The Co-evolution of Influence and Technology
New Horizons in the Economics of Innovation series
Chapter 3: Economics and Politics of Telecommunications Systems
3. Economics and politics of telecommunication systems 3.1 INTRODUCTION The Internet, a sub-system of telecommunications, consists of computer networks built largely upon the existing telecommunication infrastructure. The Internet can be deﬁned as a network of interconnected computer networks, which communicate with each other globally using a common communications protocol: Transmission Control Protocol/Internet protocol (TCP/IP).1 This chapter discusses the technological, economic and political characteristics of telecommunications to understand the dynamic processes of the Internet system development and its implications for economies and societies. As discussed in Chapter 4, the inventions and growth of data network including the Internet have been either facilitated or restricted by the institutional changes in the traditional telecommunications system. Many authors argue that the Internet is introducing a new industrial paradigm for telecommunications system and information infrastructure. For example, Kavassalis and Lehr argue that ‘the Internet will eventually emerge as a signiﬁcant force of a more open, less integrated industry structure’ (Kavassalis and Lehr, 1998). However the future industrial structure of the Internet is closely related to that of the telecommunications system. The growth of the Internet system is tied to its integration into the telecommunications system by coupling technologies, and consolidation of market players is discussed in Chapters 4 and 5. Section 3.2 reviews the governance of telecommunications. The governance and management of telecommunications have varied in different countries reﬂecting different historical experiences, traditions and legal system. Different governance of telecommunications between the USA and European countries affected the design of computer...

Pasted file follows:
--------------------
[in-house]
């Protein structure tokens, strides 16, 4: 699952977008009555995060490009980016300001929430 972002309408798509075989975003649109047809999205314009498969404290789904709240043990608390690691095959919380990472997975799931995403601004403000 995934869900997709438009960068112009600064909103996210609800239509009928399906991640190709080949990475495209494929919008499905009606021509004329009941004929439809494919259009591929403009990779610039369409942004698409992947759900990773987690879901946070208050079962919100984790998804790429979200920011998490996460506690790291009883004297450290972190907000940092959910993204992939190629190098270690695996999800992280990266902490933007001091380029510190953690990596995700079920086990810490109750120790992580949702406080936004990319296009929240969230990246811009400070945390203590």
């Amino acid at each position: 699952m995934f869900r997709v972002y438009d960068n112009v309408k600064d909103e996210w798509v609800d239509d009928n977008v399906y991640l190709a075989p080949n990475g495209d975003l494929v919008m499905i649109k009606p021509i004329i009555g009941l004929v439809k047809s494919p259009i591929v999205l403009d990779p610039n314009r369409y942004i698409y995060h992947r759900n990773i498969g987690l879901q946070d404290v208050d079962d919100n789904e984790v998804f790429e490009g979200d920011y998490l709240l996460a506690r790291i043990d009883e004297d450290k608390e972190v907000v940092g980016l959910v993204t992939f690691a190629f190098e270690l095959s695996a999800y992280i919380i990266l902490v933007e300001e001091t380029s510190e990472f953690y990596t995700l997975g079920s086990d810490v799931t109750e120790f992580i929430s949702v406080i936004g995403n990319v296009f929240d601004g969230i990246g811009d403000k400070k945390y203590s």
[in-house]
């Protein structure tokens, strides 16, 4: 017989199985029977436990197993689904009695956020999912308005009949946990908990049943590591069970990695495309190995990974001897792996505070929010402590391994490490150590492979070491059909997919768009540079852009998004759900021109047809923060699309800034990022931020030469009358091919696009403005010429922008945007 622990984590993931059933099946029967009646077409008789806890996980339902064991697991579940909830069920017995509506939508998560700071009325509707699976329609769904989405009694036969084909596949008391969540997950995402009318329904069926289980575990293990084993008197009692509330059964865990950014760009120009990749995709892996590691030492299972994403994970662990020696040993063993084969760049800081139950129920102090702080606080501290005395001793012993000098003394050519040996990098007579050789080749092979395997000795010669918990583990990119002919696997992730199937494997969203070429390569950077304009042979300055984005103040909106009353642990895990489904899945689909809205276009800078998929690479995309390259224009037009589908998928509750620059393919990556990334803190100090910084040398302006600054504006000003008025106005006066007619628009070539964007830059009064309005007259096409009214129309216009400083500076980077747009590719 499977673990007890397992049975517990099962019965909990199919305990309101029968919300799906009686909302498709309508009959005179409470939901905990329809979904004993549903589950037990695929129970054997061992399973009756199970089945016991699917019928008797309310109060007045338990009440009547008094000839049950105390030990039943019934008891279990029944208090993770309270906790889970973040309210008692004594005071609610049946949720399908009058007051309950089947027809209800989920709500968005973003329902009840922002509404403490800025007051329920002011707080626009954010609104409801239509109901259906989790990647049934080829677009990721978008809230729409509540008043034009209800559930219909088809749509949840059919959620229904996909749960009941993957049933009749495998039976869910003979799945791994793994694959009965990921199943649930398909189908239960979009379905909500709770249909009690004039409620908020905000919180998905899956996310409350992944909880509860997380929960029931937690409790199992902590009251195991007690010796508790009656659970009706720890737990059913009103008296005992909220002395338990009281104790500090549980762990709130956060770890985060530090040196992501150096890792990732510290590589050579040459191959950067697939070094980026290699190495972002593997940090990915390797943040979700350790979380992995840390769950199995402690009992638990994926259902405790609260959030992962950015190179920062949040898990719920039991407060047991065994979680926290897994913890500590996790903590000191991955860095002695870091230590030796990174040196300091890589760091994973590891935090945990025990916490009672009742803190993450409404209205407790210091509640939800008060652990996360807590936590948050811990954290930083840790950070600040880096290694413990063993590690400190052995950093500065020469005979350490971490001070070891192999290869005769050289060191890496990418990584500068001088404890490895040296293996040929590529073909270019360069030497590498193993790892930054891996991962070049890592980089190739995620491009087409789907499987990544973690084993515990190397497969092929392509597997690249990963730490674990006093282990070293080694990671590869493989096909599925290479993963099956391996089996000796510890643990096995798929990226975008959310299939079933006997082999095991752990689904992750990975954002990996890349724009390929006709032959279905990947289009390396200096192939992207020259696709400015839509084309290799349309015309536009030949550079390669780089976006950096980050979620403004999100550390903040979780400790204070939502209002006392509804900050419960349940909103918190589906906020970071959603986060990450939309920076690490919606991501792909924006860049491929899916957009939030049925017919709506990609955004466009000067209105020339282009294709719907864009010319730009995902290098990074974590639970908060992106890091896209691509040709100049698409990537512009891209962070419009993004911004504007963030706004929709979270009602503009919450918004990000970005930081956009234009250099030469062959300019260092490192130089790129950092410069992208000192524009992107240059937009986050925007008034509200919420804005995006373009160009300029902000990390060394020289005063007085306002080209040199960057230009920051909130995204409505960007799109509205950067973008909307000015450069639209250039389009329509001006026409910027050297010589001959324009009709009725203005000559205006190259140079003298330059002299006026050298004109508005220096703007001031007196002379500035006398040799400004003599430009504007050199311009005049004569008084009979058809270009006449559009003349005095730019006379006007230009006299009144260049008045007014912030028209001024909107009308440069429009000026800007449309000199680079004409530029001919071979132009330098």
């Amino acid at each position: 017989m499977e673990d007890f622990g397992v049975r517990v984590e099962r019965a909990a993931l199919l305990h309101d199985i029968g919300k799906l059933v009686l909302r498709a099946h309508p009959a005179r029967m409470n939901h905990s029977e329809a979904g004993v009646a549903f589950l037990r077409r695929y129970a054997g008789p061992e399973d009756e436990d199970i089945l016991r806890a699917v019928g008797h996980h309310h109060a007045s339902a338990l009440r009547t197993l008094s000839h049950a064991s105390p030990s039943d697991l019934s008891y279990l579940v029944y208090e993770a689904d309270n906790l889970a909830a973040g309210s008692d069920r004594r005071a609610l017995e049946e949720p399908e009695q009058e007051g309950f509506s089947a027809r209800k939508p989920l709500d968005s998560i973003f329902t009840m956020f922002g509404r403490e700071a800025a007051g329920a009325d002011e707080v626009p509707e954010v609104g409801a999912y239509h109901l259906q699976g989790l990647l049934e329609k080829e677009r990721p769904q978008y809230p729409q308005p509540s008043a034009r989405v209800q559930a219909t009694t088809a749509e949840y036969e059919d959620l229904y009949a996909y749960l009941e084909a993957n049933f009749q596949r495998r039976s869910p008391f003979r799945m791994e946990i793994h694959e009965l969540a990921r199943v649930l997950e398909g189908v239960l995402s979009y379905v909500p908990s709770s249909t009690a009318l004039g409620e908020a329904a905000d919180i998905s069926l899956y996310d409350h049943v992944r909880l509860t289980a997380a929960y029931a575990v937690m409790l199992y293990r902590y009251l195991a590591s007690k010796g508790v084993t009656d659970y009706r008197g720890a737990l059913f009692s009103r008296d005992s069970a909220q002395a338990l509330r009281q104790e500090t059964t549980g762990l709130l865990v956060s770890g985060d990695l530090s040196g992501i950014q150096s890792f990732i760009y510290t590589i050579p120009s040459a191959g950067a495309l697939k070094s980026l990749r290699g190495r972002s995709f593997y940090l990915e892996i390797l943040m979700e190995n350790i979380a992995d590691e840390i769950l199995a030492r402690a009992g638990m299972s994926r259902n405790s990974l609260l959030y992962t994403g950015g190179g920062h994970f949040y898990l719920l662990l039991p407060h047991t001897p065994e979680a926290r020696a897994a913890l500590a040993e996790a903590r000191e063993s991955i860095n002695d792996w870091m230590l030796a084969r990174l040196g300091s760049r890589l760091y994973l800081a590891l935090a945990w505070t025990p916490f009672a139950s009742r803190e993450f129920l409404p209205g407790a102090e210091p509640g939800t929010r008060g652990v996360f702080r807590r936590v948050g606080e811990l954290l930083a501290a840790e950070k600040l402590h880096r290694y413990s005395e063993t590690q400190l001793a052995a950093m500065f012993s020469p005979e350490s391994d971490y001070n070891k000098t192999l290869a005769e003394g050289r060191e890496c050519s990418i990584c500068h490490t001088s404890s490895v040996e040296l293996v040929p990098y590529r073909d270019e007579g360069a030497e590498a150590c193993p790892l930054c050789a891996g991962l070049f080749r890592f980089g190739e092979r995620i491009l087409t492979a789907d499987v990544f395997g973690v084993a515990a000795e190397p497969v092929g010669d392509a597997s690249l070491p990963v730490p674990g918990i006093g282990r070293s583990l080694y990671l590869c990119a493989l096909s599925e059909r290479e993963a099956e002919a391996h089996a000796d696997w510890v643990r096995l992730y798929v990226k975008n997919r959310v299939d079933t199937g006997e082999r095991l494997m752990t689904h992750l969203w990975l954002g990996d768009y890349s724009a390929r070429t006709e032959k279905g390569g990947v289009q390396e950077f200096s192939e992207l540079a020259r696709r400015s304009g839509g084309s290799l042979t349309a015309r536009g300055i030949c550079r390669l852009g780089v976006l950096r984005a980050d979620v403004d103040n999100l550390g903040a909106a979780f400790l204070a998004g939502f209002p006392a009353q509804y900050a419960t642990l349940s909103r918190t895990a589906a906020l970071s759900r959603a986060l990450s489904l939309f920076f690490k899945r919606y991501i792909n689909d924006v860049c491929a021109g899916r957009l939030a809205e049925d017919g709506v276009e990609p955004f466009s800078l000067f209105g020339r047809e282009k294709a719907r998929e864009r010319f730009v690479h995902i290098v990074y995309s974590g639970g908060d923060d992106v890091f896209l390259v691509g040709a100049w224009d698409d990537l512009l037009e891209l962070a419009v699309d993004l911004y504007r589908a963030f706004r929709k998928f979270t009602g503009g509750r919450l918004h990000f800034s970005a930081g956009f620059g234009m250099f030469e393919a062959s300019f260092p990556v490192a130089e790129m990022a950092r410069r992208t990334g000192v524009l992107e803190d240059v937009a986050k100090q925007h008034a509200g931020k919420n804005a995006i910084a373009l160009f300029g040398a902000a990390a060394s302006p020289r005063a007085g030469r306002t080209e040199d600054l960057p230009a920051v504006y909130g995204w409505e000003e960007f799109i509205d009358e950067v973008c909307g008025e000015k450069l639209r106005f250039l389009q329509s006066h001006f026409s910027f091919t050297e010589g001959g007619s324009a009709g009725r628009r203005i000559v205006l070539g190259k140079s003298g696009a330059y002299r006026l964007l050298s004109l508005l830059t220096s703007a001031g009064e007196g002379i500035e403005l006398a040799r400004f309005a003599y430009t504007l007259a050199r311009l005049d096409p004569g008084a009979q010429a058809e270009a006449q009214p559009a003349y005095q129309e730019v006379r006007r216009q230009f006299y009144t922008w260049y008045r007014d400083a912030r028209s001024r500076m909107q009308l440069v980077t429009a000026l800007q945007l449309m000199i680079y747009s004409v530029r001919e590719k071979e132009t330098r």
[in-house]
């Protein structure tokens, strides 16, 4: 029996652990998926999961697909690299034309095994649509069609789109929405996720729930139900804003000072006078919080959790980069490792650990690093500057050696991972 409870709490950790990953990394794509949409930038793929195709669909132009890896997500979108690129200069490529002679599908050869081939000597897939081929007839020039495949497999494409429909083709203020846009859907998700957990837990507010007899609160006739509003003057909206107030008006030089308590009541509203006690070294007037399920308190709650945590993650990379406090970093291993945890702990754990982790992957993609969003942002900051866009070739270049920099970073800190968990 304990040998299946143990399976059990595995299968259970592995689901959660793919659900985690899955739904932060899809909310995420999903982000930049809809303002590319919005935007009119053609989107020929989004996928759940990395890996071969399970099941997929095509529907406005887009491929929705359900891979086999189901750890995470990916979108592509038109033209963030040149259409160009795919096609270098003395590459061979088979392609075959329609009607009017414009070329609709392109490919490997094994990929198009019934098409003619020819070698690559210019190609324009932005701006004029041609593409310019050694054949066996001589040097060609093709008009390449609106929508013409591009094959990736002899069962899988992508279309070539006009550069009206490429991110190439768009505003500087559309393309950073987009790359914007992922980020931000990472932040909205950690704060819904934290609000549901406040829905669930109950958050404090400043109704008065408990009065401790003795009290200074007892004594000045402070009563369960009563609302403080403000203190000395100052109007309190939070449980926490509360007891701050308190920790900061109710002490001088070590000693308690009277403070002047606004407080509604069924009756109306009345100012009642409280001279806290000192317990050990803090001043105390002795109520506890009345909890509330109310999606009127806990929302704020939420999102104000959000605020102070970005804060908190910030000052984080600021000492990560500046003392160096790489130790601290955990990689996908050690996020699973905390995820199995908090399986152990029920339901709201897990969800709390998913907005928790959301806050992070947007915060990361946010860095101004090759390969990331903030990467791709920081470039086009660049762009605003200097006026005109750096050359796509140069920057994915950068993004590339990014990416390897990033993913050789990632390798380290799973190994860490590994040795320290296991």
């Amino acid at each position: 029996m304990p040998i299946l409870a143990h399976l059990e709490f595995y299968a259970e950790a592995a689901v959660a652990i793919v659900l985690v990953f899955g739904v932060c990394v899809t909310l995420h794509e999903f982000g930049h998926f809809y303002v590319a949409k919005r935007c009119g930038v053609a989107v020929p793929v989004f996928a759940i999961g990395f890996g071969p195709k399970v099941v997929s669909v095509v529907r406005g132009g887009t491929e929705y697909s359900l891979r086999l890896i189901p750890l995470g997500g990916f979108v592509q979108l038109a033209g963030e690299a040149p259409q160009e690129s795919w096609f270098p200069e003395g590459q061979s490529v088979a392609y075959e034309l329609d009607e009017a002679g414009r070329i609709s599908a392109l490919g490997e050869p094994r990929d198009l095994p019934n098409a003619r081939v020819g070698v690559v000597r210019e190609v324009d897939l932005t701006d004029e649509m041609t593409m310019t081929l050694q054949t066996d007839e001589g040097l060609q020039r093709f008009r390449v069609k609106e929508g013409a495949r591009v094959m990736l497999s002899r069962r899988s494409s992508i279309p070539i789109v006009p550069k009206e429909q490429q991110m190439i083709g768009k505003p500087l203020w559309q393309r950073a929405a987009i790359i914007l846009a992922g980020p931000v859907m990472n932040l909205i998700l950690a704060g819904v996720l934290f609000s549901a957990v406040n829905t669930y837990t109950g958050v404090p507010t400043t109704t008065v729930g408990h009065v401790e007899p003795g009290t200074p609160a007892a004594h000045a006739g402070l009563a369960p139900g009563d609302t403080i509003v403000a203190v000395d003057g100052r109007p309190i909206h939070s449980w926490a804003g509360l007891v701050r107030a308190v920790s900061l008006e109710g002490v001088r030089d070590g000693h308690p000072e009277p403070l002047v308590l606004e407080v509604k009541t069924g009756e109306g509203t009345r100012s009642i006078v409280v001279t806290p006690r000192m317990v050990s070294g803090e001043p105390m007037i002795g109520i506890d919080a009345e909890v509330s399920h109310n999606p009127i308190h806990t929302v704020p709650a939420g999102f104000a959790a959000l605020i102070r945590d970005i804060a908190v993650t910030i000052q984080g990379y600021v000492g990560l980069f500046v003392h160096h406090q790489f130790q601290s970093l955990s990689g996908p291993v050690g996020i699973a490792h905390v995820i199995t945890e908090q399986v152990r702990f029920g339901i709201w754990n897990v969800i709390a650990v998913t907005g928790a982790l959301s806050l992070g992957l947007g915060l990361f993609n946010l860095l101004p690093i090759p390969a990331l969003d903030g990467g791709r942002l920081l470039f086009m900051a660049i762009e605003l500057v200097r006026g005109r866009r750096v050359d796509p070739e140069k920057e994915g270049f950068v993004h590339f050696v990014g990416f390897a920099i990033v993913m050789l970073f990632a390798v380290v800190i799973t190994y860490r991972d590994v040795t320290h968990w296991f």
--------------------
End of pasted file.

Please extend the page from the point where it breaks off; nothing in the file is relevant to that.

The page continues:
You are not authenticated to view the full text of this chapter or article.
Elgaronline requires a subscription or purchase to access the full text of books or journals. Please login through your library system or with your personal username and password on the homepage.
Non-subscribers can freely search the site, view abstracts/ extracts and download selected front matter and introductory chapters for personal use.
Your library may not have purchased all subject areas. If you are authenticated and think you should have access to this title, please contact your librarian.